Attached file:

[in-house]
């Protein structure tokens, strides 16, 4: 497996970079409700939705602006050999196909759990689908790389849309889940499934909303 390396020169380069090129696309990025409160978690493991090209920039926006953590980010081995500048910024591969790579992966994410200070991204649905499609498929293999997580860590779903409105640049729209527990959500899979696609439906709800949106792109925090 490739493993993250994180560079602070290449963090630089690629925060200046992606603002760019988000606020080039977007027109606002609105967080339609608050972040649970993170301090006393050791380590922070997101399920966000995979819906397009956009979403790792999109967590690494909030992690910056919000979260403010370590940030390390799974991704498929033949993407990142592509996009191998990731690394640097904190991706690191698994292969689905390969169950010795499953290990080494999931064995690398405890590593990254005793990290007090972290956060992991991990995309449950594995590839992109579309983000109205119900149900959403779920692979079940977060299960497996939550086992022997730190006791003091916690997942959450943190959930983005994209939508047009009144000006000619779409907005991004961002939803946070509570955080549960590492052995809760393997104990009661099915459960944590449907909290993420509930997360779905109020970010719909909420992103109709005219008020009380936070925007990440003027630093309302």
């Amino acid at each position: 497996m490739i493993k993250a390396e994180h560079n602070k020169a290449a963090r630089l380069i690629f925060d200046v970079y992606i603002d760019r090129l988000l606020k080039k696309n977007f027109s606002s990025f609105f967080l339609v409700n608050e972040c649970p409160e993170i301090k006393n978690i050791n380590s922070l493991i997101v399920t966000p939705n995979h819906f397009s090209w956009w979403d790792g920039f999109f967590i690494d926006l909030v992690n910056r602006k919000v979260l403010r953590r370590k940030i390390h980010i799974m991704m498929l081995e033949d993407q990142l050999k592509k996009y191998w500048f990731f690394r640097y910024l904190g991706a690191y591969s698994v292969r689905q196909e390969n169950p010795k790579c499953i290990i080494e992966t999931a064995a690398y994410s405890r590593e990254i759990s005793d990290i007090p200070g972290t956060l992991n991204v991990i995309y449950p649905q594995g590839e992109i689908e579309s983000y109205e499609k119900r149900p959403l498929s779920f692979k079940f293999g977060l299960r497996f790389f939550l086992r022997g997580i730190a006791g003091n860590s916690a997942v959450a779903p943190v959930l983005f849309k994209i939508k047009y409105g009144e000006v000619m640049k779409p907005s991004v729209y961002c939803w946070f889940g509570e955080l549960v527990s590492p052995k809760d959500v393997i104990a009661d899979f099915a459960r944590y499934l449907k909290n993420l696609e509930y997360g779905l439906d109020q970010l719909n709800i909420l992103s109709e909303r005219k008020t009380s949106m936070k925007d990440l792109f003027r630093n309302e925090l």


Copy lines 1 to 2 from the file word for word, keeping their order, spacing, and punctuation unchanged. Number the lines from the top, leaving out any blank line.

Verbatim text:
[in-house]
């Protein structure tokens, strides 16, 4: 497996970079409700939705602006050999196909759990689908790389849309889940499934909303 390396020169380069090129696309990025409160978690493991090209920039926006953590980010081995500048910024591969790579992966994410200070991204649905499609498929293999997580860590779903409105640049729209527990959500899979696609439906709800949106792109925090 490739493993993250994180560079602070290449963090630089690629925060200046992606603002760019988000606020080039977007027109606002609105967080339609608050972040649970993170301090006393050791380590922070997101399920966000995979819906397009956009979403790792999109967590690494909030992690910056919000979260403010370590940030390390799974991704498929033949993407990142592509996009191998990731690394640097904190991706690191698994292969689905390969169950010795499953290990080494999931064995690398405890590593990254005793990290007090972290956060992991991990995309449950594995590839992109579309983000109205119900149900959403779920692979079940977060299960497996939550086992022997730190006791003091916690997942959450943190959930983005994209939508047009009144000006000619779409907005991004961002939803946070509570955080549960590492052995809760393997104990009661099915459960944590449907909290993420509930997360779905109020970010719909909420992103109709005219008020009380936070925007990440003027630093309302």